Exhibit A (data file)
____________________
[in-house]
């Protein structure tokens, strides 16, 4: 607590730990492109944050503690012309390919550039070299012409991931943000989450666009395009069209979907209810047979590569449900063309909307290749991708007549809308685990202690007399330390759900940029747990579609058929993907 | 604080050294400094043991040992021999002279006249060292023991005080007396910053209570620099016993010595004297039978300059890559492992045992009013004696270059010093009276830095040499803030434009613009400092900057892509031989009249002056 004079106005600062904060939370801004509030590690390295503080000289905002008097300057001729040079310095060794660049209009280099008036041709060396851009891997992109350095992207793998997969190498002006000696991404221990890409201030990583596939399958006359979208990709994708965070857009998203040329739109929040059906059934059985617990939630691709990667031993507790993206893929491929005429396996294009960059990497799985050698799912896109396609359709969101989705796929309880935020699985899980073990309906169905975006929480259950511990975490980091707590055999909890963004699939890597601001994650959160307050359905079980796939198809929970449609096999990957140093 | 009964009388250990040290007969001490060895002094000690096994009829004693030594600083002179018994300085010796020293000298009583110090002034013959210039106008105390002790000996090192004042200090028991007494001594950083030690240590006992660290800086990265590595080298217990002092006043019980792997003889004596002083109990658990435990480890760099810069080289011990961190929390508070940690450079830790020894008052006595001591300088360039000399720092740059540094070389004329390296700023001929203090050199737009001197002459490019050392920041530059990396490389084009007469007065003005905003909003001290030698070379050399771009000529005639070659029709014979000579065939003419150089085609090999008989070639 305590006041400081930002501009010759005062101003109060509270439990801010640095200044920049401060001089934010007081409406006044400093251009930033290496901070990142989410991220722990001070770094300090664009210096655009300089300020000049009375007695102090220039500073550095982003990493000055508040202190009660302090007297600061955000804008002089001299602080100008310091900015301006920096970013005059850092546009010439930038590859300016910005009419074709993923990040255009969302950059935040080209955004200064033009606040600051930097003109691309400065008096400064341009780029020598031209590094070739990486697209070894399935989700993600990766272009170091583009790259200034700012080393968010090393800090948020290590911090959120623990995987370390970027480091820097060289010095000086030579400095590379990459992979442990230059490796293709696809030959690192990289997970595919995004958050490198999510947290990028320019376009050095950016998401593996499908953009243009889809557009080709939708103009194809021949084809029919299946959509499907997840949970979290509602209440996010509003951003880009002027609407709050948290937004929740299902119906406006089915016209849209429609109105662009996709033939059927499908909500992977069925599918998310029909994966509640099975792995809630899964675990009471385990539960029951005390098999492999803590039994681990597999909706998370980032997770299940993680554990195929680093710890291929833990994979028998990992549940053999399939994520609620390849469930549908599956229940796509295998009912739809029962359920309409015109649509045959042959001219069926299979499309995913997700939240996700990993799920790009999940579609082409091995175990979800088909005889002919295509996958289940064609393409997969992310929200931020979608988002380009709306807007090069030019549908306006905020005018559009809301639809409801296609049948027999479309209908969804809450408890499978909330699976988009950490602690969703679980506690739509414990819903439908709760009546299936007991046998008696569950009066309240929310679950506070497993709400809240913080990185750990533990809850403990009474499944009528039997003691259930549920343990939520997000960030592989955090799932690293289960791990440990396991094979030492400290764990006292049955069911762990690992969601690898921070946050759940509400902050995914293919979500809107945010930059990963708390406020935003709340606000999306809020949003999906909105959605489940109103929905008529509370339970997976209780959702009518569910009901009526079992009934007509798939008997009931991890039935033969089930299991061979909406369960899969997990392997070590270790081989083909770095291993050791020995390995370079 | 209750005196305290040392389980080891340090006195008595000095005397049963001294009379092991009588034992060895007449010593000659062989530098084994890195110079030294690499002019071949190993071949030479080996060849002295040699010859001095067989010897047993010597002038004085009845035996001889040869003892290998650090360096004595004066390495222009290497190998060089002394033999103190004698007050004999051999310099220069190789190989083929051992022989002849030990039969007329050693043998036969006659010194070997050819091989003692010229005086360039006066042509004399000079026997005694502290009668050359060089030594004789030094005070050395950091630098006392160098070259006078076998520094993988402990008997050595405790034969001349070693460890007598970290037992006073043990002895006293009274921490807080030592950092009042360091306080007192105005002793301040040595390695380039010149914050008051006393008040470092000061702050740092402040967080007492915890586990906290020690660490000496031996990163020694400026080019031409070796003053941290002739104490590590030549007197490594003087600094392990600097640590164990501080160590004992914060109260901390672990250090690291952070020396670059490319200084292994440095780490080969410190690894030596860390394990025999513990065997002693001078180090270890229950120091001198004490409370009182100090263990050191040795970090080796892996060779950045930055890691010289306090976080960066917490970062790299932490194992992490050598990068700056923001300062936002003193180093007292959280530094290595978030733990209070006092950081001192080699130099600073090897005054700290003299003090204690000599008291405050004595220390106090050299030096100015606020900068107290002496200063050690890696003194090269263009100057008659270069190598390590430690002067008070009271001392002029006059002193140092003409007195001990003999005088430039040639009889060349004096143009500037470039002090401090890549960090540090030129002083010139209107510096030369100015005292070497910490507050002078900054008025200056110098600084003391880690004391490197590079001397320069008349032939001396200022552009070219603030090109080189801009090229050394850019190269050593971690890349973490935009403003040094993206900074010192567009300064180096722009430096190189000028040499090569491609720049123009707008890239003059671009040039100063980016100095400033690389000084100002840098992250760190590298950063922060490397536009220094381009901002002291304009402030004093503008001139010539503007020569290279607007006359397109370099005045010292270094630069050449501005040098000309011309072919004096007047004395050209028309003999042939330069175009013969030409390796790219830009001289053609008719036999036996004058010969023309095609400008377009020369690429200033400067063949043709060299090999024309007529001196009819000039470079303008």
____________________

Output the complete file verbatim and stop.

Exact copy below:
[in-house]
């Protein structure tokens, strides 16, 4: 607590730990492109944050503690012309390919550039070299012409991931943000989450666009395009069209979907209810047979590569449900063309909307290749991708007549809308685990202690007399330390759900940029747990579609058929993907 | 604080050294400094043991040992021999002279006249060292023991005080007396910053209570620099016993010595004297039978300059890559492992045992009013004696270059010093009276830095040499803030434009613009400092900057892509031989009249002056 004079106005600062904060939370801004509030590690390295503080000289905002008097300057001729040079310095060794660049209009280099008036041709060396851009891997992109350095992207793998997969190498002006000696991404221990890409201030990583596939399958006359979208990709994708965070857009998203040329739109929040059906059934059985617990939630691709990667031993507790993206893929491929005429396996294009960059990497799985050698799912896109396609359709969101989705796929309880935020699985899980073990309906169905975006929480259950511990975490980091707590055999909890963004699939890597601001994650959160307050359905079980796939198809929970449609096999990957140093 | 009964009388250990040290007969001490060895002094000690096994009829004693030594600083002179018994300085010796020293000298009583110090002034013959210039106008105390002790000996090192004042200090028991007494001594950083030690240590006992660290800086990265590595080298217990002092006043019980792997003889004596002083109990658990435990480890760099810069080289011990961190929390508070940690450079830790020894008052006595001591300088360039000399720092740059540094070389004329390296700023001929203090050199737009001197002459490019050392920041530059990396490389084009007469007065003005905003909003001290030698070379050399771009000529005639070659029709014979000579065939003419150089085609090999008989070639 305590006041400081930002501009010759005062101003109060509270439990801010640095200044920049401060001089934010007081409406006044400093251009930033290496901070990142989410991220722990001070770094300090664009210096655009300089300020000049009375007695102090220039500073550095982003990493000055508040202190009660302090007297600061955000804008002089001299602080100008310091900015301006920096970013005059850092546009010439930038590859300016910005009419074709993923990040255009969302950059935040080209955004200064033009606040600051930097003109691309400065008096400064341009780029020598031209590094070739990486697209070894399935989700993600990766272009170091583009790259200034700012080393968010090393800090948020290590911090959120623990995987370390970027480091820097060289010095000086030579400095590379990459992979442990230059490796293709696809030959690192990289997970595919995004958050490198999510947290990028320019376009050095950016998401593996499908953009243009889809557009080709939708103009194809021949084809029919299946959509499907997840949970979290509602209440996010509003951003880009002027609407709050948290937004929740299902119906406006089915016209849209429609109105662009996709033939059927499908909500992977069925599918998310029909994966509640099975792995809630899964675990009471385990539960029951005390098999492999803590039994681990597999909706998370980032997770299940993680554990195929680093710890291929833990994979028998990992549940053999399939994520609620390849469930549908599956229940796509295998009912739809029962359920309409015109649509045959042959001219069926299979499309995913997700939240996700990993799920790009999940579609082409091995175990979800088909005889002919295509996958289940064609393409997969992310929200931020979608988002380009709306807007090069030019549908306006905020005018559009809301639809409801296609049948027999479309209908969804809450408890499978909330699976988009950490602690969703679980506690739509414990819903439908709760009546299936007991046998008696569950009066309240929310679950506070497993709400809240913080990185750990533990809850403990009474499944009528039997003691259930549920343990939520997000960030592989955090799932690293289960791990440990396991094979030492400290764990006292049955069911762990690992969601690898921070946050759940509400902050995914293919979500809107945010930059990963708390406020935003709340606000999306809020949003999906909105959605489940109103929905008529509370339970997976209780959702009518569910009901009526079992009934007509798939008997009931991890039935033969089930299991061979909406369960899969997990392997070590270790081989083909770095291993050791020995390995370079 | 209750005196305290040392389980080891340090006195008595000095005397049963001294009379092991009588034992060895007449010593000659062989530098084994890195110079030294690499002019071949190993071949030479080996060849002295040699010859001095067989010897047993010597002038004085009845035996001889040869003892290998650090360096004595004066390495222009290497190998060089002394033999103190004698007050004999051999310099220069190789190989083929051992022989002849030990039969007329050693043998036969006659010194070997050819091989003692010229005086360039006066042509004399000079026997005694502290009668050359060089030594004789030094005070050395950091630098006392160098070259006078076998520094993988402990008997050595405790034969001349070693460890007598970290037992006073043990002895006293009274921490807080030592950092009042360091306080007192105005002793301040040595390695380039010149914050008051006393008040470092000061702050740092402040967080007492915890586990906290020690660490000496031996990163020694400026080019031409070796003053941290002739104490590590030549007197490594003087600094392990600097640590164990501080160590004992914060109260901390672990250090690291952070020396670059490319200084292994440095780490080969410190690894030596860390394990025999513990065997002693001078180090270890229950120091001198004490409370009182100090263990050191040795970090080796892996060779950045930055890691010289306090976080960066917490970062790299932490194992992490050598990068700056923001300062936002003193180093007292959280530094290595978030733990209070006092950081001192080699130099600073090897005054700290003299003090204690000599008291405050004595220390106090050299030096100015606020900068107290002496200063050690890696003194090269263009100057008659270069190598390590430690002067008070009271001392002029006059002193140092003409007195001990003999005088430039040639009889060349004096143009500037470039002090401090890549960090540090030129002083010139209107510096030369100015005292070497910490507050002078900054008025200056110098600084003391880690004391490197590079001397320069008349032939001396200022552009070219603030090109080189801009090229050394850019190269050593971690890349973490935009403003040094993206900074010192567009300064180096722009430096190189000028040499090569491609720049123009707008890239003059671009040039100063980016100095400033690389000084100002840098992250760190590298950063922060490397536009220094381009901002002291304009402030004093503008001139010539503007020569290279607007006359397109370099005045010292270094630069050449501005040098000309011309072919004096007047004395050209028309003999042939330069175009013969030409390796790219830009001289053609008719036999036996004058010969023309095609400008377009020369690429200033400067063949043709060299090999024309007529001196009819000039470079303008």